I wrote this short story when I was 14:
Here’s a piece of something. I don’t know what:
Angie rolled her eyes at her mother, not so much in the directly disrespectful manner of an average fifteen-year-old girl as out of expectation of what was to come. Another lecture of how life and kids were back when she was Angie’s age.
“But Mom, when you were my age, I bet you were already about 40,” she said, punctuating her sentence with a laugh.
Not that her mother would ever really tell her about her childhood. Vague lessons in life and generalities about time spent on a farm, in “the city,” and in an RV bumping around the U.S. were all Angie ever heard of. Somehow her mother always managed to avoid giving specifics by adding more generalities on top of the others, until she had built an entirely empty empire. When Angie was little she never questioned anything her mother said, but she wasn’t so easily fooled any longer and she wanted real answers before her mother passed away. After all, once the cancer defeated her mother, Angie didn’t want to be an orphan. There had to be some family somewhere. Somebody had to have driven that RV, right?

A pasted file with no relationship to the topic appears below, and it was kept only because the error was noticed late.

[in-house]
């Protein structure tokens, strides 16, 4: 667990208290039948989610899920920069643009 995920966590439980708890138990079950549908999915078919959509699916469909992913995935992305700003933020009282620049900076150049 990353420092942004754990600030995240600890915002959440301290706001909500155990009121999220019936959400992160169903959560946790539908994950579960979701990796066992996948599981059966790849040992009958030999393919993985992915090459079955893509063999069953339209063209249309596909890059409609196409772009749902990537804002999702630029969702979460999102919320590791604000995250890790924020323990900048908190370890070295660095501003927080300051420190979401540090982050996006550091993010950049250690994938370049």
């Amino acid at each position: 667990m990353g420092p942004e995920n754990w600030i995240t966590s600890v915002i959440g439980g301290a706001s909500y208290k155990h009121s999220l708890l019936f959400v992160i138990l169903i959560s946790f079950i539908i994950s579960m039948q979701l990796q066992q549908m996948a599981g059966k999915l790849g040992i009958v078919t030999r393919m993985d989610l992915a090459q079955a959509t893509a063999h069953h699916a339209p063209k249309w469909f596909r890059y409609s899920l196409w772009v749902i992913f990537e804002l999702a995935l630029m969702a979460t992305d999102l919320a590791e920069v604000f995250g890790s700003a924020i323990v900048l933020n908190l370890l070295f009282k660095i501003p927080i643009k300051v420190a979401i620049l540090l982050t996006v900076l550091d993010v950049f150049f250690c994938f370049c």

Her mother took Angie’s hand between her two frail ones and held it to her lips, pressing them gently to the back of Angie’s hand, as soft and yet strong as a hummingbird flutter. “I know what you’re thinking, Angie, and you’re right. We need to talk.”
My students would laugh at this following tidbit of a story, or shake their fists at me in anger. I always tell them not to begin their essays with onomatopoeia. Seriously, it tends to feel quite juvenile and often they cannot make it flow into their writing. It might read something like this: “Boom. That’s the sound the locker made when they boy slammed it shut in the hallway yesterday.” Agh! It makes me want to pull out my eyelashes one at a time, and it reminds me of Ben Stein’s character on The Wonder Years and in Ferris Bueller’s Day Off.
Then I found an old bit of something I wrote back when I was their age (tenth grade). I do not teach creative writing though, just academic writing, so there is a difference. It’s not quite a masterpiece; however, I always was fond of this:
The Gate by Terree Klaes (That’s how I used to spell my name- you know, for create purposes)
Bong! Bong! Bong! Three a.m. “Where is he?” I kept thinking to myself. It was cold out and my whole face was getting numb. I hated meeting him in the park so early in the morning. Why couldn’t I just send him the money?
He had said a quarter to three. I remembered because he had called me at work. That was something he had never done before.
Once every month I would meet him by the entrance of the park, across from the clock tower. Never before had he been late.